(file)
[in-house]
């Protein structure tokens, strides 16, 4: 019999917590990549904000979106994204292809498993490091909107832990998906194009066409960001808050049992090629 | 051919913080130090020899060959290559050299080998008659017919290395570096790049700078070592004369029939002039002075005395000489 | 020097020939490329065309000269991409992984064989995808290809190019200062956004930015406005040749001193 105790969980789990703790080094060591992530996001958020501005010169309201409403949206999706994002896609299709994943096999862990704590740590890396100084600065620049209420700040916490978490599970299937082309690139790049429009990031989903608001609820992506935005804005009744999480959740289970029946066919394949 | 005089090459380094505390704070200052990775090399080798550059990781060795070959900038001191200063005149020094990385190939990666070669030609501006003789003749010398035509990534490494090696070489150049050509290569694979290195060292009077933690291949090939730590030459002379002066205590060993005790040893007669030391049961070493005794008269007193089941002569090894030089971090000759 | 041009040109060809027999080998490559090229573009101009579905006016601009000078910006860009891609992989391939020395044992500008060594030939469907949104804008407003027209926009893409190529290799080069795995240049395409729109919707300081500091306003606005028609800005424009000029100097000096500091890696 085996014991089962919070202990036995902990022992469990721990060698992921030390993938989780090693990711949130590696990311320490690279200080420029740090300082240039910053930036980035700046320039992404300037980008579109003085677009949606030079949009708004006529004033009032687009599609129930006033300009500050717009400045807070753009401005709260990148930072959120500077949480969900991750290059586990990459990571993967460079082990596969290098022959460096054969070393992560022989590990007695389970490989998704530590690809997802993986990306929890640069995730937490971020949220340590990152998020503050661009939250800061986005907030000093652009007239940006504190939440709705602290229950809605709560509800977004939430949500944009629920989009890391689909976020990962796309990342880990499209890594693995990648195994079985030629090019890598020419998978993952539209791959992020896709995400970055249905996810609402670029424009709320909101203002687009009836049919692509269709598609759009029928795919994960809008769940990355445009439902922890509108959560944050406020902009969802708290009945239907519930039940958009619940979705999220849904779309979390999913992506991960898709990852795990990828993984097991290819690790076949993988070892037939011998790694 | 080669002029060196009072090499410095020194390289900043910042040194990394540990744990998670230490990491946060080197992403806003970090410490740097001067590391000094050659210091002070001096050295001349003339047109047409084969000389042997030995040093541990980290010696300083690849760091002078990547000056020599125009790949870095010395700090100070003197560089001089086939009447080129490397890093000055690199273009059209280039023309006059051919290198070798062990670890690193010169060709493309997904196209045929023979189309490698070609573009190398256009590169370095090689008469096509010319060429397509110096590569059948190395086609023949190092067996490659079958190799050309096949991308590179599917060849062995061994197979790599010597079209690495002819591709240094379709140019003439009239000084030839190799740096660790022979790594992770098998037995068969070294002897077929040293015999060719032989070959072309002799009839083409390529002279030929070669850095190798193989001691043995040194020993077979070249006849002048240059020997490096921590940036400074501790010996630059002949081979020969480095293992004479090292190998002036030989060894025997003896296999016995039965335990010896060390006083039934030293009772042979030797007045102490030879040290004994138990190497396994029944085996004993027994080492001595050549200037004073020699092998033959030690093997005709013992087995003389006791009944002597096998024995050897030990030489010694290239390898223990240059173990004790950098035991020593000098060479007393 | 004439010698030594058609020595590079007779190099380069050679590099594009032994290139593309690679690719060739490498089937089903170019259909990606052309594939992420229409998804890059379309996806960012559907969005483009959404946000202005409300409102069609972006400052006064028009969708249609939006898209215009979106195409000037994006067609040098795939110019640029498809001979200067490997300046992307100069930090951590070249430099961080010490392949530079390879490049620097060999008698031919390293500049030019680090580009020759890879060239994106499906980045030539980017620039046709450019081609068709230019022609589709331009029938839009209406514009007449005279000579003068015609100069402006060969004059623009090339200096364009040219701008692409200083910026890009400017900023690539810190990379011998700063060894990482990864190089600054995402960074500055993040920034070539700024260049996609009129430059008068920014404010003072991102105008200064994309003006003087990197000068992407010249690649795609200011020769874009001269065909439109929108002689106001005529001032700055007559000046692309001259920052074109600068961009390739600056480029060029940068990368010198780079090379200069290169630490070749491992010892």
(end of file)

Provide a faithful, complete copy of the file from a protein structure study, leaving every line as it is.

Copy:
[in-house]
């Protein structure tokens, strides 16, 4: 019999917590990549904000979106994204292809498993490091909107832990998906194009066409960001808050049992090629 | 051919913080130090020899060959290559050299080998008659017919290395570096790049700078070592004369029939002039002075005395000489 | 020097020939490329065309000269991409992984064989995808290809190019200062956004930015406005040749001193 105790969980789990703790080094060591992530996001958020501005010169309201409403949206999706994002896609299709994943096999862990704590740590890396100084600065620049209420700040916490978490599970299937082309690139790049429009990031989903608001609820992506935005804005009744999480959740289970029946066919394949 | 005089090459380094505390704070200052990775090399080798550059990781060795070959900038001191200063005149020094990385190939990666070669030609501006003789003749010398035509990534490494090696070489150049050509290569694979290195060292009077933690291949090939730590030459002379002066205590060993005790040893007669030391049961070493005794008269007193089941002569090894030089971090000759 | 041009040109060809027999080998490559090229573009101009579905006016601009000078910006860009891609992989391939020395044992500008060594030939469907949104804008407003027209926009893409190529290799080069795995240049395409729109919707300081500091306003606005028609800005424009000029100097000096500091890696 085996014991089962919070202990036995902990022992469990721990060698992921030390993938989780090693990711949130590696990311320490690279200080420029740090300082240039910053930036980035700046320039992404300037980008579109003085677009949606030079949009708004006529004033009032687009599609129930006033300009500050717009400045807070753009401005709260990148930072959120500077949480969900991750290059586990990459990571993967460079082990596969290098022959460096054969070393992560022989590990007695389970490989998704530590690809997802993986990306929890640069995730937490971020949220340590990152998020503050661009939250800061986005907030000093652009007239940006504190939440709705602290229950809605709560509800977004939430949500944009629920989009890391689909976020990962796309990342880990499209890594693995990648195994079985030629090019890598020419998978993952539209791959992020896709995400970055249905996810609402670029424009709320909101203002687009009836049919692509269709598609759009029928795919994960809008769940990355445009439902922890509108959560944050406020902009969802708290009945239907519930039940958009619940979705999220849904779309979390999913992506991960898709990852795990990828993984097991290819690790076949993988070892037939011998790694 | 080669002029060196009072090499410095020194390289900043910042040194990394540990744990998670230490990491946060080197992403806003970090410490740097001067590391000094050659210091002070001096050295001349003339047109047409084969000389042997030995040093541990980290010696300083690849760091002078990547000056020599125009790949870095010395700090100070003197560089001089086939009447080129490397890093000055690199273009059209280039023309006059051919290198070798062990670890690193010169060709493309997904196209045929023979189309490698070609573009190398256009590169370095090689008469096509010319060429397509110096590569059948190395086609023949190092067996490659079958190799050309096949991308590179599917060849062995061994197979790599010597079209690495002819591709240094379709140019003439009239000084030839190799740096660790022979790594992770098998037995068969070294002897077929040293015999060719032989070959072309002799009839083409390529002279030929070669850095190798193989001691043995040194020993077979070249006849002048240059020997490096921590940036400074501790010996630059002949081979020969480095293992004479090292190998002036030989060894025997003896296999016995039965335990010896060390006083039934030293009772042979030797007045102490030879040290004994138990190497396994029944085996004993027994080492001595050549200037004073020699092998033959030690093997005709013992087995003389006791009944002597096998024995050897030990030489010694290239390898223990240059173990004790950098035991020593000098060479007393 | 004439010698030594058609020595590079007779190099380069050679590099594009032994290139593309690679690719060739490498089937089903170019259909990606052309594939992420229409998804890059379309996806960012559907969005483009959404946000202005409300409102069609972006400052006064028009969708249609939006898209215009979106195409000037994006067609040098795939110019640029498809001979200067490997300046992307100069930090951590070249430099961080010490392949530079390879490049620097060999008698031919390293500049030019680090580009020759890879060239994106499906980045030539980017620039046709450019081609068709230019022609589709331009029938839009209406514009007449005279000579003068015609100069402006060969004059623009090339200096364009040219701008692409200083910026890009400017900023690539810190990379011998700063060894990482990864190089600054995402960074500055993040920034070539700024260049996609009129430059008068920014404010003072991102105008200064994309003006003087990197000068992407010249690649795609200011020769874009001269065909439109929108002689106001005529001032700055007559000046692309001259920052074109600068961009390739600056480029060029940068990368010198780079090379200069290169630490070749491992010892």